Microsoft’s excavation of the landfill where hundreds of E.T. The Extra-Terrestrial cartridges were buried was a success, and to prove it, the city decided to offer some of them for sale.
Alamogordo City Commission said it will be offering 700 of those cartridges for sale at the New Mexico Museum of Space History, while a 100 of them will be given to Lightbox and Fuel Entertainment, the production companies behind the documentary. The remaining cartridges will be distributed to local museums.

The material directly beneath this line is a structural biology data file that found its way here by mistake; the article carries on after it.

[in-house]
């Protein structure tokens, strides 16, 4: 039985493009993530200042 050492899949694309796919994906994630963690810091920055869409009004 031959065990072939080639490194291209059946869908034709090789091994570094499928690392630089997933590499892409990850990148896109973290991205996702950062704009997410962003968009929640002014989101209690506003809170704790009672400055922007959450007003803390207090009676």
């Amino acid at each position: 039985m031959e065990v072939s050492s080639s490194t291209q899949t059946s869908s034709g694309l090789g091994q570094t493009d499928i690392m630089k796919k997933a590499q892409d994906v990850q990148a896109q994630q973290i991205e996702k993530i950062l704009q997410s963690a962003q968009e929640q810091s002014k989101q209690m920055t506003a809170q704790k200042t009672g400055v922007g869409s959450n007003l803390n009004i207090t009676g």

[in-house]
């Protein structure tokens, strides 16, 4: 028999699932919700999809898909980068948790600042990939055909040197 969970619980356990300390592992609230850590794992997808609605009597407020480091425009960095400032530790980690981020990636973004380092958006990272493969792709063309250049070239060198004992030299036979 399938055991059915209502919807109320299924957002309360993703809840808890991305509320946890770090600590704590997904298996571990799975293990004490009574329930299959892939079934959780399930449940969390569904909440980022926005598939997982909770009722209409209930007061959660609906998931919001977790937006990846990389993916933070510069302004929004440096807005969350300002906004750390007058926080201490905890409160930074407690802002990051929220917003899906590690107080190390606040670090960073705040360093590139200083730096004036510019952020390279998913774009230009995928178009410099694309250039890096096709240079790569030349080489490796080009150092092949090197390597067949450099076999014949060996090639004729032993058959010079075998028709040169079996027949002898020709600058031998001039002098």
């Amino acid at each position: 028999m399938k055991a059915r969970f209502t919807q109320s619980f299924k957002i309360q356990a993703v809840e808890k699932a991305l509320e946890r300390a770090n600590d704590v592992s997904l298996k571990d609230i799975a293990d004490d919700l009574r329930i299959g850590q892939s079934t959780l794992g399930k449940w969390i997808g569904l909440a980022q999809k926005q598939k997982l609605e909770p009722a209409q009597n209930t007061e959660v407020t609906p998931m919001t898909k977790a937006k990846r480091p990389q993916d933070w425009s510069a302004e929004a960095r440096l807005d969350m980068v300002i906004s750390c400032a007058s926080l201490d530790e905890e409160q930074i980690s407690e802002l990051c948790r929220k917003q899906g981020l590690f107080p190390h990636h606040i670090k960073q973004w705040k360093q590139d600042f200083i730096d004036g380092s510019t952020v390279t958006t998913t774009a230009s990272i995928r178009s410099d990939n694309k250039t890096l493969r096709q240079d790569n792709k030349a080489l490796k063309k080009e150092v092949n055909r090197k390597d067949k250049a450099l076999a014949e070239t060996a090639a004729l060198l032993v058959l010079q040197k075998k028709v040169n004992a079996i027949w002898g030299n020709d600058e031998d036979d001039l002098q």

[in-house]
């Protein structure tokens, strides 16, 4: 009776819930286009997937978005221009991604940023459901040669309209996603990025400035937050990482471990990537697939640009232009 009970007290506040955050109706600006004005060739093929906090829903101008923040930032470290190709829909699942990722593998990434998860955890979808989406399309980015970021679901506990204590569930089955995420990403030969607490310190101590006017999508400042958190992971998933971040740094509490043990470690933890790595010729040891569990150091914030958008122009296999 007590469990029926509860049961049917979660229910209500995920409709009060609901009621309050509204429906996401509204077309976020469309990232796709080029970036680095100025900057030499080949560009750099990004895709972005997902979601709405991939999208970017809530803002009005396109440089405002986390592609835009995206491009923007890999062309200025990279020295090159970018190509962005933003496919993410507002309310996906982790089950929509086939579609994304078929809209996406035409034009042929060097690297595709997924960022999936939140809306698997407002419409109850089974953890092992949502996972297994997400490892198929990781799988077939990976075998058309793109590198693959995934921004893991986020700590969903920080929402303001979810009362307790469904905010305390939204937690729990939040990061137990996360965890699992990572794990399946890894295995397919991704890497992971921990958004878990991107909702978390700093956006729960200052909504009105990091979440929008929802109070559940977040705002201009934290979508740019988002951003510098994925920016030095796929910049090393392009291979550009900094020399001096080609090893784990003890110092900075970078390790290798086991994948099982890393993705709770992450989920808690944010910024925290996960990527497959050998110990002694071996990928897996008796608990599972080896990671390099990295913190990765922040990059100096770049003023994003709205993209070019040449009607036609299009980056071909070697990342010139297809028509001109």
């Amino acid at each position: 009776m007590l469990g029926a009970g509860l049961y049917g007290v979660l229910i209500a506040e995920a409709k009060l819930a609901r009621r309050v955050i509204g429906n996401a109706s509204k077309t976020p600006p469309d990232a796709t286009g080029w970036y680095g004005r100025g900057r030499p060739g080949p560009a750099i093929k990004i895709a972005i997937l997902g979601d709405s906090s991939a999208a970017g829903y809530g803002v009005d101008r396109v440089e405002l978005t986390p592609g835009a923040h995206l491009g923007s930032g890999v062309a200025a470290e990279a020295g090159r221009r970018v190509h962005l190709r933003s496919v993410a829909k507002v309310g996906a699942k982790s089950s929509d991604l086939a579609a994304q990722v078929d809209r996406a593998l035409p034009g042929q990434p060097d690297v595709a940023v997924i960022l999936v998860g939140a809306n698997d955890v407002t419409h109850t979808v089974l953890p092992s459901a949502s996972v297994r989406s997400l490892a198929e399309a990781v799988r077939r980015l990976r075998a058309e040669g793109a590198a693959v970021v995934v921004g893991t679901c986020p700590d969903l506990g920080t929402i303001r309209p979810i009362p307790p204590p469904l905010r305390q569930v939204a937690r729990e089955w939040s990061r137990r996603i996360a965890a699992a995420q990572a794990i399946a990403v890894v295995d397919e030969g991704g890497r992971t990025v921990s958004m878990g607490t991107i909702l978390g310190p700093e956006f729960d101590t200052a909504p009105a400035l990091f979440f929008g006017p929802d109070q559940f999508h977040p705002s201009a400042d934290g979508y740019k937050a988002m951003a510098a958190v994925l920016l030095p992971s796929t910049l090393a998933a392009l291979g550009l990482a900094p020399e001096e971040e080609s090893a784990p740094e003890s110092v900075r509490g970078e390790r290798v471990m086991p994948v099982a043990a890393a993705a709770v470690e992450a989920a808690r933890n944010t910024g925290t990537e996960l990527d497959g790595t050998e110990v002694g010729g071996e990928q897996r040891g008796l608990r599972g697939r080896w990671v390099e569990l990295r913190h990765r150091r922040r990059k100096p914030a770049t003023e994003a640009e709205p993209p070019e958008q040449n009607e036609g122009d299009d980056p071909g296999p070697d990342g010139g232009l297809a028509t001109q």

“We have been working with the space museum for curation, both for displaying and selling the games; they are now artefacts,” Alamogordo city mayor Susie Galea told Polygon. “The City Commission acted on Tuesday to give 100 of the games to Lightbox and Fuel Entertainment. There are 700 that we can sell that we can sell.”
The cartridges will first be appraised, to determine their value, they will then be handed over to the museum to sell them, some of the games will be registered and sold with a certificate of authenticity. They’re also considering selling some of them online.
Galea added that the hole has been filled back in, leaving some 700,000 games remaining inside, hoping to later turn the site into a tourist attraction.
“The dig was a lot deeper, a lot more than they thought they would have to go, They thought it was going to be 18 feet down and it was 30 instead,” she added.